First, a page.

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Tramway operation resumes in Öskemen

Tramway operation resumes in Öskemen

The Kazakh city of Öskemen (Russian: Ust-Kamenogorsk) took over the legal entity of its tramway on 17 May. After agreeing terms with the electricity company and staff, it resumed tramway operation on 19 May using the KTM-5 trams taken over from the previous private operator. Öskemen is a city of 321 000 inhabitants located in the east of Kazakhstan at the confluence of the Ulba and Irtysh rivers. During the Soviet era, tramways were opened in Alma Ata (Almaty) (1937), Temirtau (1959), Ust-Kamenogorsk (1959) and Pavlodar (1965), and like many the Ust-Kamenogorsk system was operated by an industrial concern rather than the local municipality. After independence in December 1991 this was split off to a private company, but due to a lack of investment services gradually declined until just 20 of the 60 KTM-5 trams (built between 1977 and 1986) were running each day on the four-line 16.5km (10.3-mile) system. By March 2018 the owners were behind in payments to the local electricity company and services were restricted due to limitations placed on the energy supply. Tram services ceased completely on 12 March. Tramway service was popular and the city council was already making plans to take over operations. On 25 January it successfully won 13 ex-Berlin 1985 Tatra KT4DtM trams at auction that were available in the former capital city Almaty (tramway operation ceased there on 31 October 2015). The first five arrived in Öskemen on 10 May. The KT4DtM trams, repainted in blue and white livery in Almaty before delivery by road to Öskemen, should enter service this summer, as two specialists from the former capital arrive...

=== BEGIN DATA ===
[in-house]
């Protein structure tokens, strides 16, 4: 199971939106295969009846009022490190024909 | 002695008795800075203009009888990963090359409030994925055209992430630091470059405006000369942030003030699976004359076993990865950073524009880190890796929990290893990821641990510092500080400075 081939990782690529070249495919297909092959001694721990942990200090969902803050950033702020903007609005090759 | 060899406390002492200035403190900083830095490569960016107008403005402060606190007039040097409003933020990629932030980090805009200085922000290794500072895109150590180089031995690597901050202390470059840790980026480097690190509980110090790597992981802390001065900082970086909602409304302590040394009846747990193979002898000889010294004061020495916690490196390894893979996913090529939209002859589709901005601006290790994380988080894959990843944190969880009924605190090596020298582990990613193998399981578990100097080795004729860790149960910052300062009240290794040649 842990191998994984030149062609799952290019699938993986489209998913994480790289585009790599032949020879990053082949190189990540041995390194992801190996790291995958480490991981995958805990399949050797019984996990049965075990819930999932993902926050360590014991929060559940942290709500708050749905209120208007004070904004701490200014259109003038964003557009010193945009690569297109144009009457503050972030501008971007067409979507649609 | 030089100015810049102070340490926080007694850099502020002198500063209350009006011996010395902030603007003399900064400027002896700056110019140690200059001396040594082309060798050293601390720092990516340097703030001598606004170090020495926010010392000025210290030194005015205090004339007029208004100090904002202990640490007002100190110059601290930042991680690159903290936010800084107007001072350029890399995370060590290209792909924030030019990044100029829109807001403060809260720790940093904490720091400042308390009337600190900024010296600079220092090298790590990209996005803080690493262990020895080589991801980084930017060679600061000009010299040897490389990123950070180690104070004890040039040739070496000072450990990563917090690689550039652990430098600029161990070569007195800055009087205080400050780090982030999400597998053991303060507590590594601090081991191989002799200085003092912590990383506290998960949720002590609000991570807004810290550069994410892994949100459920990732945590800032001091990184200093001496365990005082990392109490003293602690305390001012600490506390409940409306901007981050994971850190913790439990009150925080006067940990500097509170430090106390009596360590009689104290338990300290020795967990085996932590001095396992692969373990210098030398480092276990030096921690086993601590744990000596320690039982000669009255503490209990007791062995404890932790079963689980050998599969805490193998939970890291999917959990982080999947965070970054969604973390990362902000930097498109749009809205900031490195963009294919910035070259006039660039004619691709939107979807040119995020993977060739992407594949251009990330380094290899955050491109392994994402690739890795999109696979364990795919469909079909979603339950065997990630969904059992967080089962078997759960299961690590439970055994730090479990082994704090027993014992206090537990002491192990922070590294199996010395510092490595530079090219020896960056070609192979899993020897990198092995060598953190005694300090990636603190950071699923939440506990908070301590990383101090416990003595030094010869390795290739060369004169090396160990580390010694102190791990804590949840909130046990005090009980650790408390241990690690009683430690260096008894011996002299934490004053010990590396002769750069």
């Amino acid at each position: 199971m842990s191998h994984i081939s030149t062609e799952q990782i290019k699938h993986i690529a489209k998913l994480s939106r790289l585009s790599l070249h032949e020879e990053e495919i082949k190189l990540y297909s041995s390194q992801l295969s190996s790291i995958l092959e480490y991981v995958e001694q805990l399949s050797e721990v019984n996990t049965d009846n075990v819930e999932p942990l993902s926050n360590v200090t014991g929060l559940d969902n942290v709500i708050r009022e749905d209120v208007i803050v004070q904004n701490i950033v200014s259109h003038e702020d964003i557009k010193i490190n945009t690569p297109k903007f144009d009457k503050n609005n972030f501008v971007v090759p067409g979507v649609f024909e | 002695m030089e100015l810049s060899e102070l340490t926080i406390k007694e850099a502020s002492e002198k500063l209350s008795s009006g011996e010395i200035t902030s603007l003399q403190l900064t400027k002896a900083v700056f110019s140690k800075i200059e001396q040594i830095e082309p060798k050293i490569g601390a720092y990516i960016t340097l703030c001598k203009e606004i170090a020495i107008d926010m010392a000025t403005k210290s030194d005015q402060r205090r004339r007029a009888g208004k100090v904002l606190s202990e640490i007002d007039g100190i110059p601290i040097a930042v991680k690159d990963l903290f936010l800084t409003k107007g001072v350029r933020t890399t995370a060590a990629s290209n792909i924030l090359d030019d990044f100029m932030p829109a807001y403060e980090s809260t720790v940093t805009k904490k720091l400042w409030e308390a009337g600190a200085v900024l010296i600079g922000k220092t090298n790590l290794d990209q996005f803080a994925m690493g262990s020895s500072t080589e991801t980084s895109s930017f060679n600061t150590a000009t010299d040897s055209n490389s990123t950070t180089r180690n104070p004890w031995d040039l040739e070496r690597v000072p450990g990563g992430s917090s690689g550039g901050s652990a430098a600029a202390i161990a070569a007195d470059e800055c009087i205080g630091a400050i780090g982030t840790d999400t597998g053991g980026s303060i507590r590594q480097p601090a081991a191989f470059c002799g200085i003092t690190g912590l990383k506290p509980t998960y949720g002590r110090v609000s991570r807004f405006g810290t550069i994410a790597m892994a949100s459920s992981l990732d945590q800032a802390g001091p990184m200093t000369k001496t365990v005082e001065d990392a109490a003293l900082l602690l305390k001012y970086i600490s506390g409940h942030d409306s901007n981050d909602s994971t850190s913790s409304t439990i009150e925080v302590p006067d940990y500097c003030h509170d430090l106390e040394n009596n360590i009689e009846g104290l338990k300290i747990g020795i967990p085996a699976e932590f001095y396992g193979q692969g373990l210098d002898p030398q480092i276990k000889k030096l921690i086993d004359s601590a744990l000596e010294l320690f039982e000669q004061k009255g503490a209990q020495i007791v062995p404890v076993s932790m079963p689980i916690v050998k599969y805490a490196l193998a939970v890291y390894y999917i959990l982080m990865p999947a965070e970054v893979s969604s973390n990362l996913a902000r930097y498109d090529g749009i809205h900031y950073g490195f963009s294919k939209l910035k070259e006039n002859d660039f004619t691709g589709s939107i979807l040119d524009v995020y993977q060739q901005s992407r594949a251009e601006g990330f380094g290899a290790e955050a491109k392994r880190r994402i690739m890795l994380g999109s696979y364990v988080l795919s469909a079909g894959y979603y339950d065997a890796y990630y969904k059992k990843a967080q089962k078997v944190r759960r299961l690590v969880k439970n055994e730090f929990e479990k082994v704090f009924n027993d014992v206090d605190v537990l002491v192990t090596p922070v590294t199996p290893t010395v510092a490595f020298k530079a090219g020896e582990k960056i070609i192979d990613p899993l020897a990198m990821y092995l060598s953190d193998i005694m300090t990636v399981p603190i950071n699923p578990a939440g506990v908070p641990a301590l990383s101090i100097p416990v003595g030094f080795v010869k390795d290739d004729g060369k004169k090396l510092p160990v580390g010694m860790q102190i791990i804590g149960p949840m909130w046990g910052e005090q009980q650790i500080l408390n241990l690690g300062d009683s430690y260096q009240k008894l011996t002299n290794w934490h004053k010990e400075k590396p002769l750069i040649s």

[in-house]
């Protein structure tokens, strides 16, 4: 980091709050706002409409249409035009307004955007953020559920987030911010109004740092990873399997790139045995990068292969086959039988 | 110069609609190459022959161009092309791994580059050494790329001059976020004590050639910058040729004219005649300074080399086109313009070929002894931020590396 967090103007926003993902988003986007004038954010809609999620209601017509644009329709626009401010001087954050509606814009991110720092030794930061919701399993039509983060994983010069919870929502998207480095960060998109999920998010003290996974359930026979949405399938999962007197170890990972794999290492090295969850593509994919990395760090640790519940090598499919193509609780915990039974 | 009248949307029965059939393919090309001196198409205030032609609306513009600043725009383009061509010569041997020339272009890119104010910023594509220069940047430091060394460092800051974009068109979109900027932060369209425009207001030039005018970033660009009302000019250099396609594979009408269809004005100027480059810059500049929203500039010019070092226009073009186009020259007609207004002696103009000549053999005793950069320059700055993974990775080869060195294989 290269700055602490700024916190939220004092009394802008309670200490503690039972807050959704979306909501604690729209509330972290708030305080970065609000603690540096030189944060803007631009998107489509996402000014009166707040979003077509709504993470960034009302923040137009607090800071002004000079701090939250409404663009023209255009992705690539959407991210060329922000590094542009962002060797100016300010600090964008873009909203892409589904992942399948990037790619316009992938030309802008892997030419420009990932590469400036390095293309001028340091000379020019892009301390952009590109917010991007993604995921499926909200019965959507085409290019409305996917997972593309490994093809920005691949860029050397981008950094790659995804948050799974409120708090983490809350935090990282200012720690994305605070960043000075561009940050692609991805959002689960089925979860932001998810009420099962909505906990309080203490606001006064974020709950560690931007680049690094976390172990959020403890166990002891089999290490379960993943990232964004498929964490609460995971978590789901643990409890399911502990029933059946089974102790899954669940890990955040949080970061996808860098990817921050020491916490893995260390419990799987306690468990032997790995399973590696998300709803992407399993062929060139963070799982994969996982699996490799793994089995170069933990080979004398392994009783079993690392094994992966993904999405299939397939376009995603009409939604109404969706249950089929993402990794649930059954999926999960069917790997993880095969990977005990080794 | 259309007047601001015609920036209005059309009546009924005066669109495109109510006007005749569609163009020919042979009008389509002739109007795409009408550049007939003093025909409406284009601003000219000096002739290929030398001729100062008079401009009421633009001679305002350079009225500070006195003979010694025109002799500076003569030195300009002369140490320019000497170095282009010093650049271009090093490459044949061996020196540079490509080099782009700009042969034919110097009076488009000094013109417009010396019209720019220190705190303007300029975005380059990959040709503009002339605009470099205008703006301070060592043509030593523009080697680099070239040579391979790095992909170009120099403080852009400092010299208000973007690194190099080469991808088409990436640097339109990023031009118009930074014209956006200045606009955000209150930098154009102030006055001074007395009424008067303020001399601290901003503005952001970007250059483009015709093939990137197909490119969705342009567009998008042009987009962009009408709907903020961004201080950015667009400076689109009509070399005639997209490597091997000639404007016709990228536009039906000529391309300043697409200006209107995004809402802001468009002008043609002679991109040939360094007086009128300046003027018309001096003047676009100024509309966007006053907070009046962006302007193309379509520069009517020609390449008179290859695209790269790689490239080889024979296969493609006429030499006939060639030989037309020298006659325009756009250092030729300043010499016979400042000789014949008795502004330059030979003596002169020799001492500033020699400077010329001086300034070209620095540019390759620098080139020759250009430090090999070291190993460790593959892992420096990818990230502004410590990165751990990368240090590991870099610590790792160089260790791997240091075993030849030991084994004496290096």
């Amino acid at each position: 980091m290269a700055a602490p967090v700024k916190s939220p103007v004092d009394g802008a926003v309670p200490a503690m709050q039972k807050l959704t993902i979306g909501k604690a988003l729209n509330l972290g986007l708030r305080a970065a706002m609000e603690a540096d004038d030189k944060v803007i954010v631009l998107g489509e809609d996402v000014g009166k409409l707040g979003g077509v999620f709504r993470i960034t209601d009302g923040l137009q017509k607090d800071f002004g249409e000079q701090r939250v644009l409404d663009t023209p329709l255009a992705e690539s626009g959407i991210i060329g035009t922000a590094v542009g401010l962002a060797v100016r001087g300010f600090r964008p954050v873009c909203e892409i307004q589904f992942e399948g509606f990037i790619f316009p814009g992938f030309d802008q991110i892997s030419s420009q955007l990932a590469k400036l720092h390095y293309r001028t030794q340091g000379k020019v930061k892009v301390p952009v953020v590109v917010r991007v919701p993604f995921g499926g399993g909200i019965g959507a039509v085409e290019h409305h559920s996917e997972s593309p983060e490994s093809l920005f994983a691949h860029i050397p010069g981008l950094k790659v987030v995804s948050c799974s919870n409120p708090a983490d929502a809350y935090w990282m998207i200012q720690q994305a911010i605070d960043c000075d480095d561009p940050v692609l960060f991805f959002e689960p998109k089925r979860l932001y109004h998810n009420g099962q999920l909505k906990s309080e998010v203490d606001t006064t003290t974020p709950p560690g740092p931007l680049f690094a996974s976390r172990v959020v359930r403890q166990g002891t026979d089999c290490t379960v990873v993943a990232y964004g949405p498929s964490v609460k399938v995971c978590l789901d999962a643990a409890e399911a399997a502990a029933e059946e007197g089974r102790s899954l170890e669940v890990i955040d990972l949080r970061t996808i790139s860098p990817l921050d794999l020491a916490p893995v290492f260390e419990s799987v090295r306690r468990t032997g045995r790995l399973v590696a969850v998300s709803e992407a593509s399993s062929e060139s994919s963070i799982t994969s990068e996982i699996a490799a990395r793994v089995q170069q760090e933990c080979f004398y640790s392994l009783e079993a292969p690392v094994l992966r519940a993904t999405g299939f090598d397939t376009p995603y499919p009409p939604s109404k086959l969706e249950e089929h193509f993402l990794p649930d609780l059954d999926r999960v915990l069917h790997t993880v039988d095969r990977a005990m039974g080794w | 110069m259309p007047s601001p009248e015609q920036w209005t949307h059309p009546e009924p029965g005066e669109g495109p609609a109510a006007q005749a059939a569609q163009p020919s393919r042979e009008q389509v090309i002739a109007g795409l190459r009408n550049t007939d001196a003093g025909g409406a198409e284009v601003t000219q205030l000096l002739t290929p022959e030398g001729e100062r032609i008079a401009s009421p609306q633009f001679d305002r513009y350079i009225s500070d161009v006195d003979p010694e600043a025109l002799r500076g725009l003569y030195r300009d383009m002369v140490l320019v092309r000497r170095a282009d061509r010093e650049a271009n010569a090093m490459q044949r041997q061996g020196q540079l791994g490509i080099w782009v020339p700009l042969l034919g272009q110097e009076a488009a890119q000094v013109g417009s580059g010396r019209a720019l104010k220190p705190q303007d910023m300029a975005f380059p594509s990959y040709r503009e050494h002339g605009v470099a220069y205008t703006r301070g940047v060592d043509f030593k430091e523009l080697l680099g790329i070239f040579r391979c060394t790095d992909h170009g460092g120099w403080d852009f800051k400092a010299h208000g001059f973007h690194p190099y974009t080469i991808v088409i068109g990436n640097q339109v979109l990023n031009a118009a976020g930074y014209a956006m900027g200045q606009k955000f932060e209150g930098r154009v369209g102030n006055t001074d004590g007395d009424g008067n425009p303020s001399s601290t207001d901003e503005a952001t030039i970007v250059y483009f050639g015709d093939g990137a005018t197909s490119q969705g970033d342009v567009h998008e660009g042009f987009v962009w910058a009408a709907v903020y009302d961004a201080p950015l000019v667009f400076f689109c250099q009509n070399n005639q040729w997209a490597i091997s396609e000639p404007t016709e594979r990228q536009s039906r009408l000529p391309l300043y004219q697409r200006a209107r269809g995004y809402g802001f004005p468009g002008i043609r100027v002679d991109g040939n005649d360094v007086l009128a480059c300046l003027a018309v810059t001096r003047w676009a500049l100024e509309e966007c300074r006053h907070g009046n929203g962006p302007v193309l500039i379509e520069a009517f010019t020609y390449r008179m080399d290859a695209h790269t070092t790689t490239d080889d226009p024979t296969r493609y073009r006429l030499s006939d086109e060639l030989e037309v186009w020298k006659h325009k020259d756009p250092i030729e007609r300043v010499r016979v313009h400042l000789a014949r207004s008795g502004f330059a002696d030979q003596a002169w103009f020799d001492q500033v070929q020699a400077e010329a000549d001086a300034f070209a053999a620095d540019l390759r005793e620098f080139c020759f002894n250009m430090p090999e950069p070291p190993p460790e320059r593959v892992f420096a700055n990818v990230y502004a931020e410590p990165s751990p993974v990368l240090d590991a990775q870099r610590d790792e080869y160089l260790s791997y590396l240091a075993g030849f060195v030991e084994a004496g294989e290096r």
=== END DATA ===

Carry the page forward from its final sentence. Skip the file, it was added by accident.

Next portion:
Tramlink begins search for automatic braking system

Tramlink begins search for automatic braking system

Transport for London (TfL) is seeking a supplier for a new automatic braking system that would see a London Tramlink vehicle brought to a controlled stop if it exceeded the speed limit at designated high-risk locations. An official Invitation to Tender is expected this summer with a contract placed by the end of October for installation by the end of 2019. Although initially focusing on priority locations suggested by the UK’s Rail Accident Investigation Branch (RAIB), the chosen system is required to be flexible enough to be rolled out across the network. The tender includes options over a five-year period for maintenance and additional units; the specification includes a requirement for notification of the system’s control centre in incidents of speeding. Feasibility studies have been in progress since the derailment of tram 2551 at Sandilands on 9 November 2016 that resulted in seven deaths and 51 injuries. The procurement addresses RAIB Recommendation 3 that ‘UK tram operators, owners and infrastructure managers should work together to review, develop and install suitable measures to automatically reduce tram speeds if they approach higher risk locations at speeds which could result in derailment or overturning’. Work continues in evaluating options for improving the containment provided by tram windows and doors to address Recommendation 6, and testing is underway on a new ‘iTram’ system adapted from that used on London Buses (addressing Recommendation 5) to monitor vehicle speed and location as well as provide enhanced real-time passenger...

Metrolink considers zone-based ticketing